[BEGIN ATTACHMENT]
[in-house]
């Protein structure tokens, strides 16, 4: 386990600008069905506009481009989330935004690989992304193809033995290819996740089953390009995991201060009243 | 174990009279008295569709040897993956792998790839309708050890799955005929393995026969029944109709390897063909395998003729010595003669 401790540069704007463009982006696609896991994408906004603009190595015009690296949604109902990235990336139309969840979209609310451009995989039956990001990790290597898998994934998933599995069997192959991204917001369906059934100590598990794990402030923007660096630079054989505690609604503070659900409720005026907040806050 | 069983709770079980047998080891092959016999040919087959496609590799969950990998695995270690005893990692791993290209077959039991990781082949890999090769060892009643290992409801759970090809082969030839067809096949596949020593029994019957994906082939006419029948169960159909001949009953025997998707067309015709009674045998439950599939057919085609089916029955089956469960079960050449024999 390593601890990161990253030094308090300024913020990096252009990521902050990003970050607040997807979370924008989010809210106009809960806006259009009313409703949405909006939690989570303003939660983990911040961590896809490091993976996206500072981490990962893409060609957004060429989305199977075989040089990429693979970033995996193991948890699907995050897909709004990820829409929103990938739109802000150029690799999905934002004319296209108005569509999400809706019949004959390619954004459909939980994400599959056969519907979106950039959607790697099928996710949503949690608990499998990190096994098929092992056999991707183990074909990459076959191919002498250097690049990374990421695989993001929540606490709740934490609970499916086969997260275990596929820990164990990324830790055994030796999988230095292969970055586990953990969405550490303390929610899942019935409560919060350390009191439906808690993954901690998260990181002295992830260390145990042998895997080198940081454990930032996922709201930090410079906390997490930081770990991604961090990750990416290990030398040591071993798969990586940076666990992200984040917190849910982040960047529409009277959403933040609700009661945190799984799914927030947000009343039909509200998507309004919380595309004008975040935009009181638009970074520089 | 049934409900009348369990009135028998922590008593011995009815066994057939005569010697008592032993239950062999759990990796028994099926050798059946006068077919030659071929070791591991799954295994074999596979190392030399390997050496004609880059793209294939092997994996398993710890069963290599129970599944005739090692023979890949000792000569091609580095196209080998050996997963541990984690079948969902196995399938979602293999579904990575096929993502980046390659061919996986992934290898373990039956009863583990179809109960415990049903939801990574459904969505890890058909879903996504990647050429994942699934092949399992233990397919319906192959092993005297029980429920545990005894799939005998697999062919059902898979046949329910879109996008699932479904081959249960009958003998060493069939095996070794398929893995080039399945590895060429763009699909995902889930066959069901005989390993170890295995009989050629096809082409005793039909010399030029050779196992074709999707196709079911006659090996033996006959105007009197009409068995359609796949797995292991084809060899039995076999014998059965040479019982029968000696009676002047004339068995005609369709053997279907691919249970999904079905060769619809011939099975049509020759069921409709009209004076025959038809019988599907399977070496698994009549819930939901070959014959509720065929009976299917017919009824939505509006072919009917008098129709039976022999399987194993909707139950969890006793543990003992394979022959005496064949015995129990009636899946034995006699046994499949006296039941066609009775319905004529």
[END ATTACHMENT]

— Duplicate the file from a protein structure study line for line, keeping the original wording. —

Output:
[in-house]
């Protein structure tokens, strides 16, 4: 386990600008069905506009481009989330935004690989992304193809033995290819996740089953390009995991201060009243 | 174990009279008295569709040897993956792998790839309708050890799955005929393995026969029944109709390897063909395998003729010595003669 401790540069704007463009982006696609896991994408906004603009190595015009690296949604109902990235990336139309969840979209609310451009995989039956990001990790290597898998994934998933599995069997192959991204917001369906059934100590598990794990402030923007660096630079054989505690609604503070659900409720005026907040806050 | 069983709770079980047998080891092959016999040919087959496609590799969950990998695995270690005893990692791993290209077959039991990781082949890999090769060892009643290992409801759970090809082969030839067809096949596949020593029994019957994906082939006419029948169960159909001949009953025997998707067309015709009674045998439950599939057919085609089916029955089956469960079960050449024999 390593601890990161990253030094308090300024913020990096252009990521902050990003970050607040997807979370924008989010809210106009809960806006259009009313409703949405909006939690989570303003939660983990911040961590896809490091993976996206500072981490990962893409060609957004060429989305199977075989040089990429693979970033995996193991948890699907995050897909709004990820829409929103990938739109802000150029690799999905934002004319296209108005569509999400809706019949004959390619954004459909939980994400599959056969519907979106950039959607790697099928996710949503949690608990499998990190096994098929092992056999991707183990074909990459076959191919002498250097690049990374990421695989993001929540606490709740934490609970499916086969997260275990596929820990164990990324830790055994030796999988230095292969970055586990953990969405550490303390929610899942019935409560919060350390009191439906808690993954901690998260990181002295992830260390145990042998895997080198940081454990930032996922709201930090410079906390997490930081770990991604961090990750990416290990030398040591071993798969990586940076666990992200984040917190849910982040960047529409009277959403933040609700009661945190799984799914927030947000009343039909509200998507309004919380595309004008975040935009009181638009970074520089 | 049934409900009348369990009135028998922590008593011995009815066994057939005569010697008592032993239950062999759990990796028994099926050798059946006068077919030659071929070791591991799954295994074999596979190392030399390997050496004609880059793209294939092997994996398993710890069963290599129970599944005739090692023979890949000792000569091609580095196209080998050996997963541990984690079948969902196995399938979602293999579904990575096929993502980046390659061919996986992934290898373990039956009863583990179809109960415990049903939801990574459904969505890890058909879903996504990647050429994942699934092949399992233990397919319906192959092993005297029980429920545990005894799939005998697999062919059902898979046949329910879109996008699932479904081959249960009958003998060493069939095996070794398929893995080039399945590895060429763009699909995902889930066959069901005989390993170890295995009989050629096809082409005793039909010399030029050779196992074709999707196709079911006659090996033996006959105007009197009409068995359609796949797995292991084809060899039995076999014998059965040479019982029968000696009676002047004339068995005609369709053997279907691919249970999904079905060769619809011939099975049509020759069921409709009209004076025959038809019988599907399977070496698994009549819930939901070959014959509720065929009976299917017919009824939505509006072919009917008098129709039976022999399987194993909707139950969890006793543990003992394979022959005496064949015995129990009636899946034995006699046994499949006296039941066609009775319905004529």